A group of single people is one of the most significant subsets of the 29-incher market sector. There are a lot of them, they don’t cost much, they are simple to use, and they are not difficult to locate. Of course, I’m referring about the dizzying variety of options available on the market for single-speed 29-incher hardtail mountain bikes.

You may be wondering, “What is it that mates these two things together like white on rice?” This question is directed for those of you who are new to the game. It is difficult for most people to make sense of this peculiar event since it defies explanation and makes it hard for them to get their brains around it. Is there any sense to be found in any of this? Or is there more to it than meets the eye? It’s possible that there is a link between these two apparently unrelated items, even if there doesn’t seem to be one at first glance. Let’s take a more in-depth look at single speeds and huge wheels, shall we?

To begin, there is the ongoing controversy about the use of a single speed, which has been discussed at length on several occasions. There are as many different persons and reasons to go into single speeds as there are reasons to get into single speeds. The notion has always had a punk rock, rebellious undertone to it, which is one of the reasons why so many mountain bikers are drawn to its ideal of being basic and unadorned. The 1990s saw an explosion of titanium, anodized, and suspended mountain bike bacchanalia. At the same time, single speeding was gaining popularity as a way to get things done on the cheap.

The early single-speed freaks used cast-off steel stiff frames to challenge the preconceived notions of this period of mountain riding, which was already considered to be overdone and overhyped. However, similar to the way that punk music was finally adopted, single speeding evolved into something that was a little more mainstream. If what I just said makes any sense to you, it used to sound more like the Sex Pistols, but now days it’s more like Green Day.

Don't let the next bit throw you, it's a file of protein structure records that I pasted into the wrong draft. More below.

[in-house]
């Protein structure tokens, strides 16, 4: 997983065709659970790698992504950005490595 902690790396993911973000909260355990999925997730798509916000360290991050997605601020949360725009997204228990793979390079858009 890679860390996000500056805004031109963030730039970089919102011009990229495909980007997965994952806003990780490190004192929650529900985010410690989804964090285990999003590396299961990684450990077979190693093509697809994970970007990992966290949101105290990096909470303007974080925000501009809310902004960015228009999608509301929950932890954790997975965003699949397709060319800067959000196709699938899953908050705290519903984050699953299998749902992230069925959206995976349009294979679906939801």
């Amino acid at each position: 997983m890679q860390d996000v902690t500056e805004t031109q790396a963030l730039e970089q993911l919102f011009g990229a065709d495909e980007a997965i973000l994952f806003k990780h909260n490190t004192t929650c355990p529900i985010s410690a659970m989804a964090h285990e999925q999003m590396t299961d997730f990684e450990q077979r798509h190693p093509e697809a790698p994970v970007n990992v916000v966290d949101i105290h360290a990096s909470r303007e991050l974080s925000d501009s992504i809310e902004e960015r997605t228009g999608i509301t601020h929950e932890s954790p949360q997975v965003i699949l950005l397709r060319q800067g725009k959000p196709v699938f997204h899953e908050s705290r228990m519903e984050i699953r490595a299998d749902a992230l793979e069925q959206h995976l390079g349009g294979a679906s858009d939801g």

29″ Single Speed Mountain Bike

Then along came these guys sporting those huge wheels. While 29”ers never were anything like punk rock was to single speeding, the format didn’t really jive with mainstream mountain bike culture. Off road bicycles were supposed to have 26 inch wheels, not these overgrown, heavy, slow hoops. But I guess if you are seen as the red headed step-child of mountain biking, you might as well be subversive too, and I suppose it was something like that that inspired the boys up in Minneapolis, Minnesota decided to mate the single speed with the 29inch wheel.

The next thing everybody knew, the Karate Monkey emerged from the Surly stables and it was “on” from there!

The big wheels and the single speed get along quite well, thank you. Mountain bikers all over the world caught on to the way the 29 inch wheels made single speeding more enjoyable. What with the momentum saving nature of the larger wheel and the smoother ride, it seemed a match made in heaven. Or maybe from the wrong side of the tracks. Who knows?

One thing is for sure, there are a lot of companies out there that think this is what the market place wants. You shouldn’t have any problem finding a 29”er that is single. Speed that is!